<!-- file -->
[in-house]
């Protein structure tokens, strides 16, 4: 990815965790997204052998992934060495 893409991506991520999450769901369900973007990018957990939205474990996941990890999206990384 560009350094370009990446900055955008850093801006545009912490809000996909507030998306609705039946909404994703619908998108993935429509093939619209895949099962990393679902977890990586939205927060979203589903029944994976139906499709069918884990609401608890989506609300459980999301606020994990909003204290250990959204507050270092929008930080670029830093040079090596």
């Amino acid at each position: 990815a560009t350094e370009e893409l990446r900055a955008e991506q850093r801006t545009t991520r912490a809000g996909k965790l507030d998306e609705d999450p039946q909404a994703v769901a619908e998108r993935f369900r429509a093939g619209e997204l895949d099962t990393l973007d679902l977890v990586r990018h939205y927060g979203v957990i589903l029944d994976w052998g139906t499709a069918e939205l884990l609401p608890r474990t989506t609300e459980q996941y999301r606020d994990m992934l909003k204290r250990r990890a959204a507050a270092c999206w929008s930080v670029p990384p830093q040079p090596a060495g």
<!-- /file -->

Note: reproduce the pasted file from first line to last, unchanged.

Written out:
[in-house]
């Protein structure tokens, strides 16, 4: 990815965790997204052998992934060495 893409991506991520999450769901369900973007990018957990939205474990996941990890999206990384 560009350094370009990446900055955008850093801006545009912490809000996909507030998306609705039946909404994703619908998108993935429509093939619209895949099962990393679902977890990586939205927060979203589903029944994976139906499709069918884990609401608890989506609300459980999301606020994990909003204290250990959204507050270092929008930080670029830093040079090596």
């Amino acid at each position: 990815a560009t350094e370009e893409l990446r900055a955008e991506q850093r801006t545009t991520r912490a809000g996909k965790l507030d998306e609705d999450p039946q909404a994703v769901a619908e998108r993935f369900r429509a093939g619209e997204l895949d099962t990393l973007d679902l977890v990586r990018h939205y927060g979203v957990i589903l029944d994976w052998g139906t499709a069918e939205l884990l609401p608890r474990t989506t609300e459980q996941y999301r606020d994990m992934l909003k204290r250990r990890a959204a507050a270092c999206w929008s930080v670029p990384p830093q040079p090596a060495g």